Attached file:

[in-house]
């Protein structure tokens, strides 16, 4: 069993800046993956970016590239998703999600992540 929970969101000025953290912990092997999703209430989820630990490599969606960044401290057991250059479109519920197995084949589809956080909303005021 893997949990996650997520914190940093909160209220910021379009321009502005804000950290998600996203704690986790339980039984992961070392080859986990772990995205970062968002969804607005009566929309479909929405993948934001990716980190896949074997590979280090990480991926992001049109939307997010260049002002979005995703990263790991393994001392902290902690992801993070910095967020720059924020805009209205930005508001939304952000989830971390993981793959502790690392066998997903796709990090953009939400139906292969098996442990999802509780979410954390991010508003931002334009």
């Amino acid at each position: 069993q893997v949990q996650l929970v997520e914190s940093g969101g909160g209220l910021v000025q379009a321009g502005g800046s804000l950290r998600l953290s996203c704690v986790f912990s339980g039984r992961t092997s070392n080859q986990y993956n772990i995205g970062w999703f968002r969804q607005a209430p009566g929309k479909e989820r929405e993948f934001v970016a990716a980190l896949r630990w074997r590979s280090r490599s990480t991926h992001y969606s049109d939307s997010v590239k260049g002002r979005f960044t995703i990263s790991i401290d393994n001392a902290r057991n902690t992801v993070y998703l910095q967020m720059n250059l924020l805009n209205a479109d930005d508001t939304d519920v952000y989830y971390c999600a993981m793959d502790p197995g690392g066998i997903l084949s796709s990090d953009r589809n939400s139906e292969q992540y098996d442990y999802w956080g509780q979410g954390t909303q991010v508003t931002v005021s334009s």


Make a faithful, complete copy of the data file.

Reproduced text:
[in-house]
């Protein structure tokens, strides 16, 4: 069993800046993956970016590239998703999600992540 929970969101000025953290912990092997999703209430989820630990490599969606960044401290057991250059479109519920197995084949589809956080909303005021 893997949990996650997520914190940093909160209220910021379009321009502005804000950290998600996203704690986790339980039984992961070392080859986990772990995205970062968002969804607005009566929309479909929405993948934001990716980190896949074997590979280090990480991926992001049109939307997010260049002002979005995703990263790991393994001392902290902690992801993070910095967020720059924020805009209205930005508001939304952000989830971390993981793959502790690392066998997903796709990090953009939400139906292969098996442990999802509780979410954390991010508003931002334009």
């Amino acid at each position: 069993q893997v949990q996650l929970v997520e914190s940093g969101g909160g209220l910021v000025q379009a321009g502005g800046s804000l950290r998600l953290s996203c704690v986790f912990s339980g039984r992961t092997s070392n080859q986990y993956n772990i995205g970062w999703f968002r969804q607005a209430p009566g929309k479909e989820r929405e993948f934001v970016a990716a980190l896949r630990w074997r590979s280090r490599s990480t991926h992001y969606s049109d939307s997010v590239k260049g002002r979005f960044t995703i990263s790991i401290d393994n001392a902290r057991n902690t992801v993070y998703l910095q967020m720059n250059l924020l805009n209205a479109d930005d508001t939304d519920v952000y989830y971390c999600a993981m793959d502790p197995g690392g066998i997903l084949s796709s990090d953009r589809n939400s139906e292969q992540y098996d442990y999802w956080g509780q979410g954390t909303q991010v508003t931002v005021s334009s």